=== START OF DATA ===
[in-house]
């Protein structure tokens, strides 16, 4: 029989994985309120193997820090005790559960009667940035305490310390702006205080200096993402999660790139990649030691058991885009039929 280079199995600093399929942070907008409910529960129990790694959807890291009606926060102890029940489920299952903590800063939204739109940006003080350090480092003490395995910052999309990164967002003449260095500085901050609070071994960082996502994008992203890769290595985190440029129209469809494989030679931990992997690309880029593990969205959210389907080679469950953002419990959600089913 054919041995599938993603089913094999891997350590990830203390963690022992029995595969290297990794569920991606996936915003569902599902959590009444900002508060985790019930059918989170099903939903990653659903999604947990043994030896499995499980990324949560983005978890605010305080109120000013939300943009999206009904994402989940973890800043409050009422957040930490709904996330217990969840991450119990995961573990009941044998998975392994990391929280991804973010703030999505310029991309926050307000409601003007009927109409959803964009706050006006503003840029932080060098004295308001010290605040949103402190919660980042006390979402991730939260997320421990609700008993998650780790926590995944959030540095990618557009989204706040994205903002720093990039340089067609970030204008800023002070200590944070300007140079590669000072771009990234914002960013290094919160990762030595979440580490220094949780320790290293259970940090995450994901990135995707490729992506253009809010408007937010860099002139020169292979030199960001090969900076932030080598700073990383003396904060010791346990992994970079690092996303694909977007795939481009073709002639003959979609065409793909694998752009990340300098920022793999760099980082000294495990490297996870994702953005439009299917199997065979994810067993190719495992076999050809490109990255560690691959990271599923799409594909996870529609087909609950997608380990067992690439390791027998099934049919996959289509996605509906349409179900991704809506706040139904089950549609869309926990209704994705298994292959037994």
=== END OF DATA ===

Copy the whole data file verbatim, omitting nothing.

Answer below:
[in-house]
């Protein structure tokens, strides 16, 4: 029989994985309120193997820090005790559960009667940035305490310390702006205080200096993402999660790139990649030691058991885009039929 280079199995600093399929942070907008409910529960129990790694959807890291009606926060102890029940489920299952903590800063939204739109940006003080350090480092003490395995910052999309990164967002003449260095500085901050609070071994960082996502994008992203890769290595985190440029129209469809494989030679931990992997690309880029593990969205959210389907080679469950953002419990959600089913 054919041995599938993603089913094999891997350590990830203390963690022992029995595969290297990794569920991606996936915003569902599902959590009444900002508060985790019930059918989170099903939903990653659903999604947990043994030896499995499980990324949560983005978890605010305080109120000013939300943009999206009904994402989940973890800043409050009422957040930490709904996330217990969840991450119990995961573990009941044998998975392994990391929280991804973010703030999505310029991309926050307000409601003007009927109409959803964009706050006006503003840029932080060098004295308001010290605040949103402190919660980042006390979402991730939260997320421990609700008993998650780790926590995944959030540095990618557009989204706040994205903002720093990039340089067609970030204008800023002070200590944070300007140079590669000072771009990234914002960013290094919160990762030595979440580490220094949780320790290293259970940090995450994901990135995707490729992506253009809010408007937010860099002139020169292979030199960001090969900076932030080598700073990383003396904060010791346990992994970079690092996303694909977007795939481009073709002639003959979609065409793909694998752009990340300098920022793999760099980082000294495990490297996870994702953005439009299917199997065979994810067993190719495992076999050809490109990255560690691959990271599923799409594909996870529609087909609950997608380990067992690439390791027998099934049919996959289509996605509906349409179900991704809506706040139904089950549609869309926990209704994705298994292959037994």